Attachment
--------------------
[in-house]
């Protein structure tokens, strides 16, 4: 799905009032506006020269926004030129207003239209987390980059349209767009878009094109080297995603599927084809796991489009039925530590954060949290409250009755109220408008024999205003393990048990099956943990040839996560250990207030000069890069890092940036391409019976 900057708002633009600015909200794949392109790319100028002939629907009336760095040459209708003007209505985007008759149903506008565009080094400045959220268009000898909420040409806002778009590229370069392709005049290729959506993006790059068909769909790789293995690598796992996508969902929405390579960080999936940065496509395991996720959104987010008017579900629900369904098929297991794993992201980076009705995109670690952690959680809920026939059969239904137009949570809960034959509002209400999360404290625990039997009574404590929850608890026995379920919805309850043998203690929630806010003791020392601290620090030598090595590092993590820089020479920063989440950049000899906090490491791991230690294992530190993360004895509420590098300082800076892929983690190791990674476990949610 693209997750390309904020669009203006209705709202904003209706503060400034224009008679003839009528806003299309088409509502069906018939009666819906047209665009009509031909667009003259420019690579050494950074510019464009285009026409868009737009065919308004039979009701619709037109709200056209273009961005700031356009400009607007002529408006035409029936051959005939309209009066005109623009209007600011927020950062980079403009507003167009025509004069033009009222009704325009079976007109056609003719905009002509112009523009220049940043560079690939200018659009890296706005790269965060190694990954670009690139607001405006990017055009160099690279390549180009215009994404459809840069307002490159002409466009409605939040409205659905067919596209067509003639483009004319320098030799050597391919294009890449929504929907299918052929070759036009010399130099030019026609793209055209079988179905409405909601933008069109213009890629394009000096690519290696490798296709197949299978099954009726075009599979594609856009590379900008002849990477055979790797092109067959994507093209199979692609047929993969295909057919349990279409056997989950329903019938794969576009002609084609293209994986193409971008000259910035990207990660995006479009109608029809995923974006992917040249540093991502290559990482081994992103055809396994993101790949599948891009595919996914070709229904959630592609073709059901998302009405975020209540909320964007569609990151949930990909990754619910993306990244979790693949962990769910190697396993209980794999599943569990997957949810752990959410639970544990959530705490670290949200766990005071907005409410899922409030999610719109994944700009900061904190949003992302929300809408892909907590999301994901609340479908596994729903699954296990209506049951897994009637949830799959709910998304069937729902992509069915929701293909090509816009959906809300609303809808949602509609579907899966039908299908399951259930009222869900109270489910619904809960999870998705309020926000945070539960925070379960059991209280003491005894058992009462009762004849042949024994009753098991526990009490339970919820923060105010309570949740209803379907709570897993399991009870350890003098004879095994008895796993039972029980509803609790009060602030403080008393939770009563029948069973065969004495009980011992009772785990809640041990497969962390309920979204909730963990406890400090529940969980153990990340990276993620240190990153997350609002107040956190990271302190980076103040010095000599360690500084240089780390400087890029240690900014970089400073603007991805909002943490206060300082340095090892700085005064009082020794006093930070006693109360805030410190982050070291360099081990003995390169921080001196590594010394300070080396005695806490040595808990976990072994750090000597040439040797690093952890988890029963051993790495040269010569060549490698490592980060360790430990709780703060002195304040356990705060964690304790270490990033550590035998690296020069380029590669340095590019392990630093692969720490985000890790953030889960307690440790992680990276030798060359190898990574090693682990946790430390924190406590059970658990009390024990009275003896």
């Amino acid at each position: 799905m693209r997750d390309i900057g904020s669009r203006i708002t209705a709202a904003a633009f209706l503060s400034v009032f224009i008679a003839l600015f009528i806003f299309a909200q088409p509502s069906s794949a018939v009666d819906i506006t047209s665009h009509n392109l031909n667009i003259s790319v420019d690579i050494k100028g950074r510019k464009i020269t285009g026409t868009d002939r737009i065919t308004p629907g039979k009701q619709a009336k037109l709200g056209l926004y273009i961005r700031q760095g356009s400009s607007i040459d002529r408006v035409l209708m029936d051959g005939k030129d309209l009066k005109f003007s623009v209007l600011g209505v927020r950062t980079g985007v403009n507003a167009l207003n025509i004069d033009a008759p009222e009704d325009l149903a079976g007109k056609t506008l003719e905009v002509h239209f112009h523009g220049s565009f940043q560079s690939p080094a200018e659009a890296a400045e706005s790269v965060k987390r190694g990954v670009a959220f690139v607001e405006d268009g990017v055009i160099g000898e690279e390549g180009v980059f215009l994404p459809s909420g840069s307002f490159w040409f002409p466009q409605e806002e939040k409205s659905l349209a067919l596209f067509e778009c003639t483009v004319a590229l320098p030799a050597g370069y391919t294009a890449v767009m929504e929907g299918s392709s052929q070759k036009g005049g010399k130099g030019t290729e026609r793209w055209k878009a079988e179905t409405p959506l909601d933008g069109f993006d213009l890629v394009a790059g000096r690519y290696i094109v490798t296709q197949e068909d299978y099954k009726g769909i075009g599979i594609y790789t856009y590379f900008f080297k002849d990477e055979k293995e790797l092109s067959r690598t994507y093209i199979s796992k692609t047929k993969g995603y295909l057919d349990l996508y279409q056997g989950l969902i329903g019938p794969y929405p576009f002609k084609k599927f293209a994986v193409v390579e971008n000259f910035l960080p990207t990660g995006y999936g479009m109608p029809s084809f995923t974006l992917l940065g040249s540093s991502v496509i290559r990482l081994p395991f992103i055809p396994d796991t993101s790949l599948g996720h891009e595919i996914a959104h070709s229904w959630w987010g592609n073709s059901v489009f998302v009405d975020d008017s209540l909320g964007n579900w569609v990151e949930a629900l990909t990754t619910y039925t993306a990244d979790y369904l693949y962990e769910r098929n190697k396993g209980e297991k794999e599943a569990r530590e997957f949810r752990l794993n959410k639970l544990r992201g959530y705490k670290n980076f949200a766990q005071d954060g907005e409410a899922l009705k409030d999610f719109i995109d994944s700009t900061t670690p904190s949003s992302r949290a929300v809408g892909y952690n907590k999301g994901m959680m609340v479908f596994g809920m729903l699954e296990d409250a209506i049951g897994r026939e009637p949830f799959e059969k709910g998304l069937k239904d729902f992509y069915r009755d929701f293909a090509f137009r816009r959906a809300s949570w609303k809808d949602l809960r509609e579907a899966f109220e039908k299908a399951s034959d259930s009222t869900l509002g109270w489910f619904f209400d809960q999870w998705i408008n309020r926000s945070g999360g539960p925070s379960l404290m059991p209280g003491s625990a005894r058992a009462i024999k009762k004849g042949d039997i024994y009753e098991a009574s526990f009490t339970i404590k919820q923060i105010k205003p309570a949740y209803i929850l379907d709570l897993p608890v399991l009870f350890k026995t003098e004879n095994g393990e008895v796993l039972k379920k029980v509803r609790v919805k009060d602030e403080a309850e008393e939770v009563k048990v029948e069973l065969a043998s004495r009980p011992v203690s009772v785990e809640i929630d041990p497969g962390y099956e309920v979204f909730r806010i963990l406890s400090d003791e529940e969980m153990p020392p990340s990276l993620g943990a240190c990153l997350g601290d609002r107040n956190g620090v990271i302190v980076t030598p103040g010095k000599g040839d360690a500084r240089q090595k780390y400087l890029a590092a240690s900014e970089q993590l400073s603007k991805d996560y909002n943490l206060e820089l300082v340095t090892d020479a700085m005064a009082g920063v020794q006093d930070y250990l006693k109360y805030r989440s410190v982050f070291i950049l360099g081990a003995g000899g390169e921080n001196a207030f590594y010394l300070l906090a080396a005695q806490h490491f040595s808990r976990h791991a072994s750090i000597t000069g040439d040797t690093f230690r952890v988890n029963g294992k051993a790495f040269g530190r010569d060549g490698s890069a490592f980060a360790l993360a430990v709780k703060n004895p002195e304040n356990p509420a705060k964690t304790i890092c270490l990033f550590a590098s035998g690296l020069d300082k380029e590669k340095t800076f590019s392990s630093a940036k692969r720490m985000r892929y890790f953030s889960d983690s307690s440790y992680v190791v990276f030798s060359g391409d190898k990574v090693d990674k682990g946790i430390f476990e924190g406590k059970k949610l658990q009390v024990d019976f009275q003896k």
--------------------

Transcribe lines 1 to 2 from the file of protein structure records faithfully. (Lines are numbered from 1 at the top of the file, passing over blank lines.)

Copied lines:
[in-house]
């Protein structure tokens, strides 16, 4: 799905009032506006020269926004030129207003239209987390980059349209767009878009094109080297995603599927084809796991489009039925530590954060949290409250009755109220408008024999205003393990048990099956943990040839996560250990207030000069890069890092940036391409019976 900057708002633009600015909200794949392109790319100028002939629907009336760095040459209708003007209505985007008759149903506008565009080094400045959220268009000898909420040409806002778009590229370069392709005049290729959506993006790059068909769909790789293995690598796992996508969902929405390579960080999936940065496509395991996720959104987010008017579900629900369904098929297991794993992201980076009705995109670690952690959680809920026939059969239904137009949570809960034959509002209400999360404290625990039997009574404590929850608890026995379920919805309850043998203690929630806010003791020392601290620090030598090595590092993590820089020479920063989440950049000899906090490491791991230690294992530190993360004895509420590098300082800076892929983690190791990674476990949610 693209997750390309904020669009203006209705709202904003209706503060400034224009008679003839009528806003299309088409509502069906018939009666819906047209665009009509031909667009003259420019690579050494950074510019464009285009026409868009737009065919308004039979009701619709037109709200056209273009961005700031356009400009607007002529408006035409029936051959005939309209009066005109623009209007600011927020950062980079403009507003167009025509004069033009009222009704325009079976007109056609003719905009002509112009523009220049940043560079690939200018659009890296706005790269965060190694990954670009690139607001405006990017055009160099690279390549180009215009994404459809840069307002490159002409466009409605939040409205659905067919596209067509003639483009004319320098030799050597391919294009890449929504929907299918052929070759036009010399130099030019026609793209055209079988179905409405909601933008069109213009890629394009000096690519290696490798296709197949299978099954009726075009599979594609856009590379900008002849990477055979790797092109067959994507093209199979692609047929993969295909057919349990279409056997989950329903019938794969576009002609084609293209994986193409971008000259910035990207990660995006479009109608029809995923974006992917040249540093991502290559990482081994992103055809396994993101790949599948891009595919996914070709229904959630592609073709059901998302009405975020209540909320964007569609990151949930990909990754619910993306990244979790693949962990769910190697396993209980794999599943569990997957949810752990959410639970544990959530705490670290949200766990005071907005409410899922409030999610719109994944700009900061904190949003992302929300809408892909907590999301994901609340479908596994729903699954296990209506049951897994009637949830799959709910998304069937729902992509069915929701293909090509816009959906809300609303809808949602509609579907899966039908299908399951259930009222869900109270489910619904809960999870998705309020926000945070539960925070379960059991209280003491005894058992009462009762004849042949024994009753098991526990009490339970919820923060105010309570949740209803379907709570897993399991009870350890003098004879095994008895796993039972029980509803609790009060602030403080008393939770009563029948069973065969004495009980011992009772785990809640041990497969962390309920979204909730963990406890400090529940969980153990990340990276993620240190990153997350609002107040956190990271302190980076103040010095000599360690500084240089780390400087890029240690900014970089400073603007991805909002943490206060300082340095090892700085005064009082020794006093930070006693109360805030410190982050070291360099081990003995390169921080001196590594010394300070080396005695806490040595808990976990072994750090000597040439040797690093952890988890029963051993790495040269010569060549490698490592980060360790430990709780703060002195304040356990705060964690304790270490990033550590035998690296020069380029590669340095590019392990630093692969720490985000890790953030889960307690440790992680990276030798060359190898990574090693682990946790430390924190406590059970658990009390024990009275003896």